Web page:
Sonnet prompts from #SonnetsfromtheAmerican

Octave and sestet: my ridiculously precarious Zoom setup for delivering a paper at the Sonnets from the American Symposium, and then my home symposium-delivery system. Presenting on short-lined sonnets in a piece called “Partial Visibility,” I edited my messy desk out of the virtual window, throwing the focus instead on the bookcases behind me–so much more professorial. I thought about our partial visibility to each other all weekend, especially when Diane Seuss, the second-lo-last reader in the final event, talked about using long lines to expand the parts of life that can be included in the sonnet’s “gilded frame.” (Her new book, frank: sonnets, promises to be amazing.)

I loved the symposium, which was thoughtfully and effectively curated, and I learned a lot. Among the highlights: we viewed a video tribute to Wanda Coleman and her American sonnets put together by Terrance Hayes. There were mesmerizing live readings by Rosebud Ben-Oni, Kazim Ali, Tacey Atsitty, Kiki Petrosino, Shane McRae, Patricia Smith, and many others. Carl Phillips gave a particularly good keynote about “disruption built into” the sonnet and its “tendency to sonic dispersion,” making the form especially hospitable to marginalized writers. Fruitful panel discussions swirled around work by Claude McKay, Gwendolyn Brooks, Jericho Brown, Brandi McDougall, Henri Cole, and many more. I heard from friends, put some names and faces together among scholars and poets I knew only by reputation, and even saw fellow bloggers whom I’d never before met (hello, Frank Hudson! I really appreciated your comments and want to hear more about singing sonnets sometime). What I liked best were the recurrent readings of the American sonnet as a dissident form, incorporating multiple voices through its characteristic turns and pivots, treated rebelliously and inventively by North American practitioners. When Phillips called the sonnet “wired for rebellion,” he echoed the symposium’s exhilarating theme–exhilarating for me, anyway, because my education emphasized the sonnet as an exercise in obedience.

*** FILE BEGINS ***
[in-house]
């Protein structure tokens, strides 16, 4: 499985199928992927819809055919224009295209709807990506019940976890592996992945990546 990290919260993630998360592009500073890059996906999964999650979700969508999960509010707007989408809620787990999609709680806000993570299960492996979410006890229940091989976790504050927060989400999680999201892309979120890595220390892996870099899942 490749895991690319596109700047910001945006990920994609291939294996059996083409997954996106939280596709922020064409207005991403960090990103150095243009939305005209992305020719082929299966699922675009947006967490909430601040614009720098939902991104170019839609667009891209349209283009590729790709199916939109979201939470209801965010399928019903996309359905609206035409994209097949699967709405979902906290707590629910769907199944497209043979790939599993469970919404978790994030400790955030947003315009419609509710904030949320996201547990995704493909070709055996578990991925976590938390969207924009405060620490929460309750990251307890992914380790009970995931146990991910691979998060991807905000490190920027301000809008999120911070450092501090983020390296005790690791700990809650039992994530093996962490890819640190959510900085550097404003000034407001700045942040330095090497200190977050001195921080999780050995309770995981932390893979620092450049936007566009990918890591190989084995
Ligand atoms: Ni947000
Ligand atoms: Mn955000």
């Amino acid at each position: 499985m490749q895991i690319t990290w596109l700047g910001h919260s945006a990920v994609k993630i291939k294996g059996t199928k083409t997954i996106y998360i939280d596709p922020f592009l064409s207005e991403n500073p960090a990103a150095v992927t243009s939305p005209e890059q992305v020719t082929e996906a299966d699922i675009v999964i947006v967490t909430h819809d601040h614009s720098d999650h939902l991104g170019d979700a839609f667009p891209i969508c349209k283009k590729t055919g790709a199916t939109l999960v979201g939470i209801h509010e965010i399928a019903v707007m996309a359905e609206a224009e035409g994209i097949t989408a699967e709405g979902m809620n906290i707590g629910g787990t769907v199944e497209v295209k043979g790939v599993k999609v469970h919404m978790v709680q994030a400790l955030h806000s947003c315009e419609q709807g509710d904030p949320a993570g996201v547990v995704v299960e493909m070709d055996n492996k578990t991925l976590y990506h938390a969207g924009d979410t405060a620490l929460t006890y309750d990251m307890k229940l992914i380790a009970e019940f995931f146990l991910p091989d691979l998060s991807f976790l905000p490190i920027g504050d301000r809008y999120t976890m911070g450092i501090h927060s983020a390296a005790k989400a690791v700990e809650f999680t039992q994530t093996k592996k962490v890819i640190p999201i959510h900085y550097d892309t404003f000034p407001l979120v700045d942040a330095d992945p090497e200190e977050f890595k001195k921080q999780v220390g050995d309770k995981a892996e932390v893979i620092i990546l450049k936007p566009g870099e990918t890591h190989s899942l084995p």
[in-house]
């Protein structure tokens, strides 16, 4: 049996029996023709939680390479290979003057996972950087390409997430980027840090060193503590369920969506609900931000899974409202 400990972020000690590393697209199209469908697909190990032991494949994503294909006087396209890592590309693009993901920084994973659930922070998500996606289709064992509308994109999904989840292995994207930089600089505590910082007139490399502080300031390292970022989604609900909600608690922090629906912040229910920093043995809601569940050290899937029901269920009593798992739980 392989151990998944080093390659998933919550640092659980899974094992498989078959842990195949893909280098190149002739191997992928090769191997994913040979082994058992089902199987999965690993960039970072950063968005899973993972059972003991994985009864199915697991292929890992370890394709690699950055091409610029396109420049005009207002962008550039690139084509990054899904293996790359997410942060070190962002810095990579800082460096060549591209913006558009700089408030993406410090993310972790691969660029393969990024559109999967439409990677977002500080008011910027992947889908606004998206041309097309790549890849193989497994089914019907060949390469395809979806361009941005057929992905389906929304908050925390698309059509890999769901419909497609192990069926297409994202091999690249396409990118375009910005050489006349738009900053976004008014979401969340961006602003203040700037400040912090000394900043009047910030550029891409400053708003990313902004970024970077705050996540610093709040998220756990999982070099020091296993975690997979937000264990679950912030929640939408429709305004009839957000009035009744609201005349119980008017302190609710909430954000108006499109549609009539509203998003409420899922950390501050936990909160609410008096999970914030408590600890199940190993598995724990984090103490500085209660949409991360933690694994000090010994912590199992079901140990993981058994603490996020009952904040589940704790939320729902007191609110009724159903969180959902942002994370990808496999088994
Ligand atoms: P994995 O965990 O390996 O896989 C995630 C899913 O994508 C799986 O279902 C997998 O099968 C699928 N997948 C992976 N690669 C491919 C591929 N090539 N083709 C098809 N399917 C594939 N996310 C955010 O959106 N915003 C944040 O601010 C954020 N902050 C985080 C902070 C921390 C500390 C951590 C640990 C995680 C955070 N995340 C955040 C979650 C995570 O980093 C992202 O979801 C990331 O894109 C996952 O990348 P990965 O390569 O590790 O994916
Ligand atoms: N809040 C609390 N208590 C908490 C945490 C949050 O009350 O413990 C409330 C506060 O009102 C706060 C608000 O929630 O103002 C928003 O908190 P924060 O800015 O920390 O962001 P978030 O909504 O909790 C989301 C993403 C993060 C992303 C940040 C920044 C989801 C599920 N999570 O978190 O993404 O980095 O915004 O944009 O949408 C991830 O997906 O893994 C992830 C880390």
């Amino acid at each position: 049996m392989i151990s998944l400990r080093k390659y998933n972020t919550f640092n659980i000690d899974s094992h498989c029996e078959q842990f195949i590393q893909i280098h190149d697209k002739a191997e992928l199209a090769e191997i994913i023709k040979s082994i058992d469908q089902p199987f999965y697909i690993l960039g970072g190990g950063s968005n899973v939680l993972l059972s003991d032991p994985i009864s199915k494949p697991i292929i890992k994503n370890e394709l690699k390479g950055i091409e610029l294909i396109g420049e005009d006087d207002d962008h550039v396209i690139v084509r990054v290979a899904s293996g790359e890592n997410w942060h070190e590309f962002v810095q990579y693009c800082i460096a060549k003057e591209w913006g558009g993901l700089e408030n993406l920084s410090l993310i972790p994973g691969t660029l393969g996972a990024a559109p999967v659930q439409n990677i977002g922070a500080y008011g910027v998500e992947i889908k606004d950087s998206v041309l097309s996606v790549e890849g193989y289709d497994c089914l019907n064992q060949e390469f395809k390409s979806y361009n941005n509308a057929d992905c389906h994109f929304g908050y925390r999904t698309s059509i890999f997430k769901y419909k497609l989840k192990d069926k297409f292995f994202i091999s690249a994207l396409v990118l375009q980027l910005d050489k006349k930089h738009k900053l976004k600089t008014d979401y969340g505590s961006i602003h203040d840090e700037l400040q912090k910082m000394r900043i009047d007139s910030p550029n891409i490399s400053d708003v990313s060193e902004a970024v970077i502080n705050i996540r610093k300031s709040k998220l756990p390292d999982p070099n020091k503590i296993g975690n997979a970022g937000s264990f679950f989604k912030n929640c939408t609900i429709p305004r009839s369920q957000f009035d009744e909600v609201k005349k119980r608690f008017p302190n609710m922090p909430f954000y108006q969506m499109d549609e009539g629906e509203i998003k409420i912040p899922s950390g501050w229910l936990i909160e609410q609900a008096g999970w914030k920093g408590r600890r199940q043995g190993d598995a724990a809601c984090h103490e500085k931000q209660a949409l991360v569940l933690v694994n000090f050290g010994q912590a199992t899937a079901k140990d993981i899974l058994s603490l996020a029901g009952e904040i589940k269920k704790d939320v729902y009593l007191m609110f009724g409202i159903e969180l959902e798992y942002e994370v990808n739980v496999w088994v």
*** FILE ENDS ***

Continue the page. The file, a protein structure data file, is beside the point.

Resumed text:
This symposium also gave me a million ideas for writing. I gave you a prompt for short-lined sonnets last week as I was prepping my paper. Here are some more, with credit to the presenters who jogged these ideas.

Interpreting the parameters of the form however you like, write a sonnet that:

  • Is a mode of transport or place of collision (Marlo Starr, “Dissident Sonnets”; Yuki Tanaka, “Cross-Cultural Sonnets”)
  • Depends on a single repeated line, like “Nothing in That Drawer” by Ron Padgett, possibly breaking the pattern at the end (Rebecca Morgan Frank, “Standing In One Place to Move”)
  • Involves collaboration, maybe tossing couplets back and forth with a partner or using octave/sestet for the switch between voices (Simone Muench and Jackie K. White, “The Sonnet as Conversation”). (I’ve been involved, too, in a couple of collaborative crowns, handing off the baton poem by poem. Here’s one.)
  • Uses a meter other than iambic, as Courtney Lamar Charleston does in “Doppelgangbanger” (Anna Lena Phillips Bell, “This resonant, strange, vaulting roof'”)
  • Is a duplex, following Jericho Brown’s torque of the form (Michael Dumanis, “Subverting the Tradition in The Tradition”)
  • Is improvisatory, derived from jazz, a mode Brian Teare discussed in relation to Wanda Coleman (I think this was in post-panel chat–but if you want to read more Coleman than the “American Sonnet” I just linked to, I highly recommend the new Selected Poems edited by Hayes)
  • Is based on David Wojahn’s “rock n roll sonnets,” Molly Peacock’s “exploded sonnets,” Tyehimba Jess’ “syncopated sonnets,” Philip Metres’ “shrapnel sonnets,” Amit Majmudar’s “sonzal,” Lyn Hejinian’s “anti-sonnets”–research these variants and have at ’em! (Kevin McFadden, “The Resistant Strain,” plus additions from the chat after)
  • Dances through the volta in an unusual way. Many panels raised these questions: where can voltas go? Can they be outside poems, or between poems in a sequence?
  • Breaks other “rules.” A prompt for any form: what patterns can you warp to put your work in lively conversation with the myriad traditions snaking behind us? Or, how can you hybridize sonnets with other forms or texts, as poets do with blues sonnets and sonnet-ballads?